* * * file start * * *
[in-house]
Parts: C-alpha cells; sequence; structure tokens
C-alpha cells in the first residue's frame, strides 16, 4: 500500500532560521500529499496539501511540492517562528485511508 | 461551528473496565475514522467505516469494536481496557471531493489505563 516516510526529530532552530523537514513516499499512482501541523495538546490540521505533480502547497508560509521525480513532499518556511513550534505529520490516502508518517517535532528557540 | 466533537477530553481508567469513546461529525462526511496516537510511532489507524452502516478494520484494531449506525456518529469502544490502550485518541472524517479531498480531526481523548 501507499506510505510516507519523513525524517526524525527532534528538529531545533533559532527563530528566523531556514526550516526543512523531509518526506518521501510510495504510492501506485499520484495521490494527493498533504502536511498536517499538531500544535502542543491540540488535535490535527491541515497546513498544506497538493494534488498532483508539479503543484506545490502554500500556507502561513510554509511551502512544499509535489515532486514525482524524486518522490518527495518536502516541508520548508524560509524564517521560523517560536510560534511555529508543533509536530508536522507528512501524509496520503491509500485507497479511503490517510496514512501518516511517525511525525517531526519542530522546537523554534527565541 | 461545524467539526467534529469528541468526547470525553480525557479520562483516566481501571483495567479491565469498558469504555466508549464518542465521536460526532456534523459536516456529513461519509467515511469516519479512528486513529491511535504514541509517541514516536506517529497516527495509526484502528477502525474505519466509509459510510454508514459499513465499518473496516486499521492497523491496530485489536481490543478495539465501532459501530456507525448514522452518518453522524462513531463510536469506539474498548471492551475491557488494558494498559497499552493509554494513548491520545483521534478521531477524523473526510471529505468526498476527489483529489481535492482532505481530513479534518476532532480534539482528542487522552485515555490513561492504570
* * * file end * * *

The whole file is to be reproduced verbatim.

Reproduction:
[in-house]
Parts: C-alpha cells; sequence; structure tokens
C-alpha cells in the first residue's frame, strides 16, 4: 500500500532560521500529499496539501511540492517562528485511508 | 461551528473496565475514522467505516469494536481496557471531493489505563 516516510526529530532552530523537514513516499499512482501541523495538546490540521505533480502547497508560509521525480513532499518556511513550534505529520490516502508518517517535532528557540 | 466533537477530553481508567469513546461529525462526511496516537510511532489507524452502516478494520484494531449506525456518529469502544490502550485518541472524517479531498480531526481523548 501507499506510505510516507519523513525524517526524525527532534528538529531545533533559532527563530528566523531556514526550516526543512523531509518526506518521501510510495504510492501506485499520484495521490494527493498533504502536511498536517499538531500544535502542543491540540488535535490535527491541515497546513498544506497538493494534488498532483508539479503543484506545490502554500500556507502561513510554509511551502512544499509535489515532486514525482524524486518522490518527495518536502516541508520548508524560509524564517521560523517560536510560534511555529508543533509536530508536522507528512501524509496520503491509500485507497479511503490517510496514512501518516511517525511525525517531526519542530522546537523554534527565541 | 461545524467539526467534529469528541468526547470525553480525557479520562483516566481501571483495567479491565469498558469504555466508549464518542465521536460526532456534523459536516456529513461519509467515511469516519479512528486513529491511535504514541509517541514516536506517529497516527495509526484502528477502525474505519466509509459510510454508514459499513465499518473496516486499521492497523491496530485489536481490543478495539465501532459501530456507525448514522452518518453522524462513531463510536469506539474498548471492551475491557488494558494498559497499552493509554494513548491520545483521534478521531477524523473526510471529505468526498476527489483529489481535492482532505481530513479534518476532532480534539482528542487522552485515555490513561492504570